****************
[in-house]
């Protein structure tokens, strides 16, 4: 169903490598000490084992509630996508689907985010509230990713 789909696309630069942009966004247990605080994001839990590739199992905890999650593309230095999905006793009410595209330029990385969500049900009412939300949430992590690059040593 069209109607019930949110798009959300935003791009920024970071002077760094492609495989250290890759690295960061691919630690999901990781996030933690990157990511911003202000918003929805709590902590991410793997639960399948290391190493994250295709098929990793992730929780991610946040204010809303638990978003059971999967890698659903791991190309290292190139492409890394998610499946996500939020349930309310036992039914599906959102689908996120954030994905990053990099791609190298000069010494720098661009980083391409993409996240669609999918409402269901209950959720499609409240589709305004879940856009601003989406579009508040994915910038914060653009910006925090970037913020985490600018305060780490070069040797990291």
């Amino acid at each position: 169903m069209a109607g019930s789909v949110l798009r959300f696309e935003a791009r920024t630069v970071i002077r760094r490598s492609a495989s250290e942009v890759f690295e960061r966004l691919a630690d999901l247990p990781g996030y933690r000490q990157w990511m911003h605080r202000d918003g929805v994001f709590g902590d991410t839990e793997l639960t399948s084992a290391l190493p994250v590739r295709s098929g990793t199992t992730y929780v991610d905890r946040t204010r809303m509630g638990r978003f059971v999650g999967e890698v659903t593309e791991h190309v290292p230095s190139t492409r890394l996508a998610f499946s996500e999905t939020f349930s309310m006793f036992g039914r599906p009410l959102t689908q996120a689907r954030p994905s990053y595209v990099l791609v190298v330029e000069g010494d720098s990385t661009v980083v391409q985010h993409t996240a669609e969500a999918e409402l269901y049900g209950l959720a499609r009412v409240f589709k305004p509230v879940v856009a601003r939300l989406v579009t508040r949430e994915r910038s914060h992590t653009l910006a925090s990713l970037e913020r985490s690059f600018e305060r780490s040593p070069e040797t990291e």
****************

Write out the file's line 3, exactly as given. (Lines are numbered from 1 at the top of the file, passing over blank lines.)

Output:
């Amino acid at each position: 169903m069209a109607g019930s789909v949110l798009r959300f696309e935003a791009r920024t630069v970071i002077r760094r490598s492609a495989s250290e942009v890759f690295e960061r966004l691919a630690d999901l247990p990781g996030y933690r000490q990157w990511m911003h605080r202000d918003g929805v994001f709590g902590d991410t839990e793997l639960t399948s084992a290391l190493p994250v590739r295709s098929g990793t199992t992730y929780v991610d905890r946040t204010r809303m509630g638990r978003f059971v999650g999967e890698v659903t593309e791991h190309v290292p230095s190139t492409r890394l996508a998610f499946s996500e999905t939020f349930s309310m006793f036992g039914r599906p009410l959102t689908q996120a689907r954030p994905s990053y595209v990099l791609v190298v330029e000069g010494d720098s990385t661009v980083v391409q985010h993409t996240a669609e969500a999918e409402l269901y049900g209950l959720a499609r009412v409240f589709k305004p509230v879940v856009a601003r939300l989406v579009t508040r949430e994915r910038s914060h992590t653009l910006a925090s990713l970037e913020r985490s690059f600018e305060r780490s040593p070069e040797t990291e």